By Chris Havel
Special to Event USA
Ex-Brown Kirksey brings leadership, experience to Green Bay’s defense
GREEN BAY, Wis. – The Packers are conducting business as best they can in the midst of serious and unprecedented circumstances.
The COVID-19 pandemic prompted them to recall coaches and scouts who were scheduled to attend college players’ pro days. They also will limit or cancel college players’ pre-draft visits.
Meantime, they have closed operations at 1265 Lombardi Avenue until further notice.
A near-empty parking lot and slate-gray sky Monday cast a decidedly apocalyptic pall over the Green Bay landscape. A few turkey vultures perched atop the light poles would’ve completed the picture.
Alas, public health concerns have registered the first sack of the season.
And yet, it’s a deceiving scene that stands in stark contrast to the team’s bright outlook teeming within the building.
It’s an early setback, to be sure, but it’s not insurmountable.
The NFL and the Packers – unlike the NCAA Tournament, the NBA, MLB and other sports entities – have the benefit of time on their side. Important work must continue, but the season is still 5 ½ months off.
That timetable helps immensely.
“Our priority is the health and safety of our staff and visitors,” Packers president and CEO Mark Murphy said in a statement. “This is a decision we made with all due consideration, and we feel it is an important step to take in helping mitigate the spread of the virus.”
The closure is scheduled for two weeks. The Packers will reassess the situation at that time.
It isn’t clear if the Packers’ self-quarantine includes head coach Matt LaFleur and his staff as they fine-tune the playbook and prepare for 2020 in earnest. It also is unclear if GM Brian Gutekunst and his staff will be at 1265 Lombardi Avenue while working at free agency and preparing for next month’s draft.
This much is clear: It’s more difficult for the NFL’s new front offices and/or first-year coaches to deal with these unforeseen challenges. The Packers are fortunate – if that’s possible in a situation like this – that this isn’t LaFleur’s inaugural season. It also helps that Gutekunst and his staff have a reputation for being on top of all things personnel.
They are relying on the art of adjustment, rather than excuse-making.
Gutekunst said “the majority” of team personnel “will be required to work remotely as duties permit.”
The Packers appear to be persevering.
Despite the obstacles, Green Bay managed to court and sign inside linebacker Christian Kirksey to a two-year, $16-million deal.
Kirksey’s signing all but seals Blake Martinez’s departure.
Cleveland selected Kirksey (6-2, 238) out of Iowa in the third round (71st overall) of the 2014 draft.
Kirksey tore a pectoral muscle in Week 2 last season and was placed on season-ending injured reserve. Rookie Mack Wilson started at WILL linebacker in his place.
The Browns tried to renegotiate Kirksey’s contract but were forced to release him when they couldn’t reach an agreement last week.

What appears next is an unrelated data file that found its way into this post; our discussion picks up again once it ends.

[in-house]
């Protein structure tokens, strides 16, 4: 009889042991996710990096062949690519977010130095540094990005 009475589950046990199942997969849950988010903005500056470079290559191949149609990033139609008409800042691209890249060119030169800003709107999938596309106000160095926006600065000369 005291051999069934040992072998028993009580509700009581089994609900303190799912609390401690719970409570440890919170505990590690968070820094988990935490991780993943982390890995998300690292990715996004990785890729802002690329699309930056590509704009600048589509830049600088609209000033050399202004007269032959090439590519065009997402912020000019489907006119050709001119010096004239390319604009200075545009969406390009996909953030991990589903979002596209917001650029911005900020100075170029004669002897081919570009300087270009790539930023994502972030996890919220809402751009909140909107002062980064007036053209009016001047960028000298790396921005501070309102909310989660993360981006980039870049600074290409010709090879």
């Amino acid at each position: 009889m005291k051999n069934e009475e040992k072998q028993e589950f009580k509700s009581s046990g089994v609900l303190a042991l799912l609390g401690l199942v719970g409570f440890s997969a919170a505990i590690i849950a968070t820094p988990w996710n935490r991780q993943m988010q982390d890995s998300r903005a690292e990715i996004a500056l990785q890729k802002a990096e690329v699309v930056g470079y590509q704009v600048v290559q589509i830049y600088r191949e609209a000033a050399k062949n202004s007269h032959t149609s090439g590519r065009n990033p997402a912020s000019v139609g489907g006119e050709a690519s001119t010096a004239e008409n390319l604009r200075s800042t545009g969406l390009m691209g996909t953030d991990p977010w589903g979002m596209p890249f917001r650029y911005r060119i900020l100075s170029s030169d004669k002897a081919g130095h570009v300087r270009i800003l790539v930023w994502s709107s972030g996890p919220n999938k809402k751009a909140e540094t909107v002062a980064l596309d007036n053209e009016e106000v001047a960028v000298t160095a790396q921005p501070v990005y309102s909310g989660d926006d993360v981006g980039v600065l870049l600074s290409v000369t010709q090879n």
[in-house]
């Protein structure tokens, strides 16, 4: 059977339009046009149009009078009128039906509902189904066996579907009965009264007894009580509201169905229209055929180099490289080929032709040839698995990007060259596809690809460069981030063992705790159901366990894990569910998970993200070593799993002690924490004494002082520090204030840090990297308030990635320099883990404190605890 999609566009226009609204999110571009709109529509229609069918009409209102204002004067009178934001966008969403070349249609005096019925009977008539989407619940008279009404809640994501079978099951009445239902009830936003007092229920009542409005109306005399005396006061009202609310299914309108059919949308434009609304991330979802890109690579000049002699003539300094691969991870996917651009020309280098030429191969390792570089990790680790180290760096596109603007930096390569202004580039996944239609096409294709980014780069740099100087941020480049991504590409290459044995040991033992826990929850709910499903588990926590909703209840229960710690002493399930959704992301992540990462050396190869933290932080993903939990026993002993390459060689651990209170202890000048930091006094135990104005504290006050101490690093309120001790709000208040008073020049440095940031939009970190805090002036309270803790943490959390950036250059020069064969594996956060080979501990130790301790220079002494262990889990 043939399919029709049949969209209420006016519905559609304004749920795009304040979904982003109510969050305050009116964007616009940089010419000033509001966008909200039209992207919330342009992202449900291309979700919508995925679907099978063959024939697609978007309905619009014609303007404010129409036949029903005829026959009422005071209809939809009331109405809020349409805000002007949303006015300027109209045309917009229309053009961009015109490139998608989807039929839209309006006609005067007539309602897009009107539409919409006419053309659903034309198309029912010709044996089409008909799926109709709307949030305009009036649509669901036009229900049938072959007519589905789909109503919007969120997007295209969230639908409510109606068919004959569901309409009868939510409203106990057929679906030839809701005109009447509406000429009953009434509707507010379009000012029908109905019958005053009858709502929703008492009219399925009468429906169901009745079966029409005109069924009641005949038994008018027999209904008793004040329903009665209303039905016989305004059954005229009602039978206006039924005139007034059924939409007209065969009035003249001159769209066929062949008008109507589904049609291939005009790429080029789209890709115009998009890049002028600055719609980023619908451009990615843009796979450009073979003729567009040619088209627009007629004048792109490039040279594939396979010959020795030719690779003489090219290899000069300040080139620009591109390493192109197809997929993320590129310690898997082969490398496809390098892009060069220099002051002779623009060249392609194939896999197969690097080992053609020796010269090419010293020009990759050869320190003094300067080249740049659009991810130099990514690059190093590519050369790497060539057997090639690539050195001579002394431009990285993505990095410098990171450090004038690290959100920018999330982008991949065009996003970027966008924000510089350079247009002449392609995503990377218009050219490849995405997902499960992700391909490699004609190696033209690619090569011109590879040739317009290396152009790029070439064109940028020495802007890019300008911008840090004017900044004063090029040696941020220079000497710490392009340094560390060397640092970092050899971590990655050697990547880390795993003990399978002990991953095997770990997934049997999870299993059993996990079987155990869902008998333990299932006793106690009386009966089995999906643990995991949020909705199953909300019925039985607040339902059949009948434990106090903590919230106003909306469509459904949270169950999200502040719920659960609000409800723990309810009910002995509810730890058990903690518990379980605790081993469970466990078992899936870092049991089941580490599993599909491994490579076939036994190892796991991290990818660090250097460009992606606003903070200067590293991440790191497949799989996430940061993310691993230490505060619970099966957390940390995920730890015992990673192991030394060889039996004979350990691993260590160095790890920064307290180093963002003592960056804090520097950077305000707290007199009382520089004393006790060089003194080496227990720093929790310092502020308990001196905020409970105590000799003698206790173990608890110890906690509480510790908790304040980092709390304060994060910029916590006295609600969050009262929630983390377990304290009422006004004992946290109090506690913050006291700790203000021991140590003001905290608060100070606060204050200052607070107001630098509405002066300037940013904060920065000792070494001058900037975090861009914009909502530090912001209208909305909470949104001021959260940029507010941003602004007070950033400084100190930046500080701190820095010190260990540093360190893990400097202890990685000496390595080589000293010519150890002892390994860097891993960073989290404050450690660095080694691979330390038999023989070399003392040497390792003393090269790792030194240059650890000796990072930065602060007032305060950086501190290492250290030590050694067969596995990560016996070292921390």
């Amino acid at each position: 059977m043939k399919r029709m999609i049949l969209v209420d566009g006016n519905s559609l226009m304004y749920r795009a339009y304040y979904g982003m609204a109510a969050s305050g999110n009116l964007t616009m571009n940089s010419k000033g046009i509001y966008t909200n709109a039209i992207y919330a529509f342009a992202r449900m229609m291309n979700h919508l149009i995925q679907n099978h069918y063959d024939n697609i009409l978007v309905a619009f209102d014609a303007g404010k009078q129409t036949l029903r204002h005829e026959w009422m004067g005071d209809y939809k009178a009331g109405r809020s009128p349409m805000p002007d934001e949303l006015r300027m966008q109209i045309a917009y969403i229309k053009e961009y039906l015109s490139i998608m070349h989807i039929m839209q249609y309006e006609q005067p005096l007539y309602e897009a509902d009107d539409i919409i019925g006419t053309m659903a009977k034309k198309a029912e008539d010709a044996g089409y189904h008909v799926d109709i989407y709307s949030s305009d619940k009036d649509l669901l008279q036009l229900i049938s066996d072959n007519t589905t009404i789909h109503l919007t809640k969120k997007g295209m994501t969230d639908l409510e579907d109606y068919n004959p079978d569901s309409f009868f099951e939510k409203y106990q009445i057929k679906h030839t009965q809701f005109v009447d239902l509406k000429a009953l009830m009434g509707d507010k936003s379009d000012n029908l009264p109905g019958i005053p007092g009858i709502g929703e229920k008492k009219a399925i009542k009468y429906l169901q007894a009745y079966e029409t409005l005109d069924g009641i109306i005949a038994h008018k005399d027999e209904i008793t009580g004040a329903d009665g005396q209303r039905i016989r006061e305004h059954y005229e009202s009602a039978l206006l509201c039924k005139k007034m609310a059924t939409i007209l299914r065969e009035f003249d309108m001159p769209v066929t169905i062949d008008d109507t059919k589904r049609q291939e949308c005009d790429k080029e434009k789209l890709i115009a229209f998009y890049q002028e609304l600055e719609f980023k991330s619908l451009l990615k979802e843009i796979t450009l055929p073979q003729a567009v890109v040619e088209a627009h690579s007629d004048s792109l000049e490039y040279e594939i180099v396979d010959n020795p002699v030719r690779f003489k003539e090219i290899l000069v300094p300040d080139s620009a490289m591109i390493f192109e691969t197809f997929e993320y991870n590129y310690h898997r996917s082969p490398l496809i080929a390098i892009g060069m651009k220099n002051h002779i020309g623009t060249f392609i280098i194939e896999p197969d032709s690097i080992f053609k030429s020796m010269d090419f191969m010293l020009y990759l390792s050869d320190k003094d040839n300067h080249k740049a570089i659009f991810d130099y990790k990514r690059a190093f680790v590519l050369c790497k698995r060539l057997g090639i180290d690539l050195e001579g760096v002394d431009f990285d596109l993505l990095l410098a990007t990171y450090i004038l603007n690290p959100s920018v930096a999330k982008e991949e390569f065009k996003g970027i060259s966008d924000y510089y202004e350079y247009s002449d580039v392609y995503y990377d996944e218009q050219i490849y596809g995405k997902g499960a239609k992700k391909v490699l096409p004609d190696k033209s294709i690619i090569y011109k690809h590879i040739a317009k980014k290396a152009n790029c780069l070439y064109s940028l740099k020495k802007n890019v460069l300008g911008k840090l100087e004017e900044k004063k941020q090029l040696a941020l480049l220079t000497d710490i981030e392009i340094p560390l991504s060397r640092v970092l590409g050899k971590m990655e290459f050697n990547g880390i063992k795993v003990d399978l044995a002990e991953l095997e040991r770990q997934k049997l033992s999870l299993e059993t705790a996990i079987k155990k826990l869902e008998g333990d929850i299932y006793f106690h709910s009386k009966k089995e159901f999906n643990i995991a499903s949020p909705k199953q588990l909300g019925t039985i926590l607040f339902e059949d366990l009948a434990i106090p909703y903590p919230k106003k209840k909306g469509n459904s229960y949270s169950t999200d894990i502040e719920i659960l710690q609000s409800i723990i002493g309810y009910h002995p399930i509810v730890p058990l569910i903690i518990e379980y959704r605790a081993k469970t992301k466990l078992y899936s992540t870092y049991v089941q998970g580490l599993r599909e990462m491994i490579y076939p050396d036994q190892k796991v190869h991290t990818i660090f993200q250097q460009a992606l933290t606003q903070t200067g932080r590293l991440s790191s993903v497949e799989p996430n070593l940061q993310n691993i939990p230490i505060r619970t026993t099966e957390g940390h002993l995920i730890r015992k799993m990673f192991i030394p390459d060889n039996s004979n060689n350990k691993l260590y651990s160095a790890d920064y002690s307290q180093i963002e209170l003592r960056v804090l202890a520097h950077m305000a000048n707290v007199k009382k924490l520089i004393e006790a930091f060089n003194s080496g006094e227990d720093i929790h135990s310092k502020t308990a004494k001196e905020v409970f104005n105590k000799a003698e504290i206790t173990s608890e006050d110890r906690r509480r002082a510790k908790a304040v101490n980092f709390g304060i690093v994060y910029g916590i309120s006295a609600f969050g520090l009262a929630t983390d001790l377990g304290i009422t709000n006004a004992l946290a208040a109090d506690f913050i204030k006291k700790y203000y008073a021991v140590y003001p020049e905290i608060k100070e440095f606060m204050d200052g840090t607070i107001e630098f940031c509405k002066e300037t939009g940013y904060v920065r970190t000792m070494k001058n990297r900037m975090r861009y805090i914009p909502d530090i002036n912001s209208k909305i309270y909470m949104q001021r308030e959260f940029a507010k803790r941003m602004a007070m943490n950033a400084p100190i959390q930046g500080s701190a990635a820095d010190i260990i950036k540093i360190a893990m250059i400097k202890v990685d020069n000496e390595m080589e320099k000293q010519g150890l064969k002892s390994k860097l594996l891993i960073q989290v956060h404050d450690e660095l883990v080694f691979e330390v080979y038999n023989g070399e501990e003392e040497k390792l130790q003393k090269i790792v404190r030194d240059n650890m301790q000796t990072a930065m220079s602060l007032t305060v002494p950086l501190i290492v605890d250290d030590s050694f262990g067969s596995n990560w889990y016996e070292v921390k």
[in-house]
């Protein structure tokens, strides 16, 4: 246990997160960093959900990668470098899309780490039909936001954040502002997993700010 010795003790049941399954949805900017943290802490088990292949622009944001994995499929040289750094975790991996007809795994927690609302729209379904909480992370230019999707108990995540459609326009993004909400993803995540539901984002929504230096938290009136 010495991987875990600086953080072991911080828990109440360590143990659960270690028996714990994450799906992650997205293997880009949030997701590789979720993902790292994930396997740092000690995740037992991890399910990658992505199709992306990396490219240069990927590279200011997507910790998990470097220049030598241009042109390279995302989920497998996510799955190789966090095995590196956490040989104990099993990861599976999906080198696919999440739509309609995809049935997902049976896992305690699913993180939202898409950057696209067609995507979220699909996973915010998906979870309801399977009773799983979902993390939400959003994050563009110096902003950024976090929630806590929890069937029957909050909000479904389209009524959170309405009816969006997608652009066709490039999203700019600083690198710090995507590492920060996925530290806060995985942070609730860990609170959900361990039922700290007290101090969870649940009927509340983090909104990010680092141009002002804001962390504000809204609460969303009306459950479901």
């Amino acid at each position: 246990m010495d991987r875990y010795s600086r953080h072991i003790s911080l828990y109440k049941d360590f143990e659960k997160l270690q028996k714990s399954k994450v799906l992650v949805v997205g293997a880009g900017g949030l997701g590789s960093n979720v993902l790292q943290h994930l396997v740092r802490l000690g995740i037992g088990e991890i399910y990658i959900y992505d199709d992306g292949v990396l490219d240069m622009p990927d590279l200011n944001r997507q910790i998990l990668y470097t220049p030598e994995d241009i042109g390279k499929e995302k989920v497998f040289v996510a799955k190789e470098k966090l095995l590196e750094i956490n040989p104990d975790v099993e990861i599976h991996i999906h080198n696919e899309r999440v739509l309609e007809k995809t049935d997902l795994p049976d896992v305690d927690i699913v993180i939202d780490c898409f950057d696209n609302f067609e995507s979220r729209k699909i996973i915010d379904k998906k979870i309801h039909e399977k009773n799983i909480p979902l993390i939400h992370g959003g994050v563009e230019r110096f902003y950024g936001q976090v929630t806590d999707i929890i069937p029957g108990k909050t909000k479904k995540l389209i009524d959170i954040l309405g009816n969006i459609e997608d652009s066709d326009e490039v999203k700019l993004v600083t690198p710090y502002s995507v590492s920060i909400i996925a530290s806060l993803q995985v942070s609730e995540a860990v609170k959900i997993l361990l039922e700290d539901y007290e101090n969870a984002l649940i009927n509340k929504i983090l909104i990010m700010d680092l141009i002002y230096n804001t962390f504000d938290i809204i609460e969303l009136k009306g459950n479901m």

Kirksey was a five-year starter with the Browns, where he notched 484 tackles, 11 ½ sacks and two interceptions. He is a sure tackler with above-average speed who flows to the ball carrier nicely. He also isn’t the liability in pass coverage that Martinez was.
Signing Kirksey doesn’t mean the Packers won’t consider a top-flight linebacker with the 30th overall pick in next month’s draft. If Oklahoma’s Kenneth Murray or LSU’s Patrick Queen are on the board, I would be surprised if Gutekunst went a different direction.
Receiver is a tremendous need for the Packers. Then again, the receiver position is tremendously deep. Perhaps Green Bay believes it can get a receiver it loves by trading up from/or standing pat at No. 62.
Kirksey isn’t the only Packers news in free agency.
Former Atlanta Falcons tight end Austin Hooper is another possibility. Signing Hooper would dramatically increase the Packers’ draft flexibility and offensive capability in one fell swoop.
Hooper expressed sincere interest in signing with Green Bay during an interview with ESPN last week. He was a rookie in 2016 when LaFleur was on Atlanta’s coaching staff.
“When (LaFleur) was a coach in Atlanta, I really liked Matt LaFleur as a person,” Hooper told ESPN. “I wasn’t a quarterback, so I couldn’t really see his coaching style as much. But he definitely helped me out as a younger player. For that, I’ll always be grateful. He’s a good guy; really likeable person.”
Hooper, a first-time Pro Bowl player in 2019, would be a significant upgrade over Jimmy Graham, who was released last week. The move cleared $8 million in cap space and paved the way for signing Hooper.
Last season, Hooper caught 75 passes (97 targets) for 787 yards, a 10.5 yards-per-catch average and six touchdowns.
He would immediately become Aaron Rodgers’ life line.
Hooper sounded excited by the prospect of catching passes from the Packers’ legendary quarterback.
“One of the greatest to do it, for sure,” Hooper told ESPN. “(He’s) definitely a first-ballot Hall of Fame quarterback. I mean, I can’t say enough good things about the guy.
Some of the things he does, I don’t think anyone else in the league can do. I’m not saying anything revolutionary here. I really like his style and how he carries himself. He’s just got a swagger about him where he’s cool, calm and collected. He always has an answer for what’s happening.”
Free agent signings can be officially announced Wednesday, which is the start of the NFL’s calendar year.
Next week, I’ll discuss the Packers’ free agent signings (perhaps the addition of Hooper), draft news and the NFL’s new collective bargaining agreement.
Higher salaries, relaxed marijuana testing and a 17-game schedule starting as soon as 2021 are a few of the new CBA’s highlights.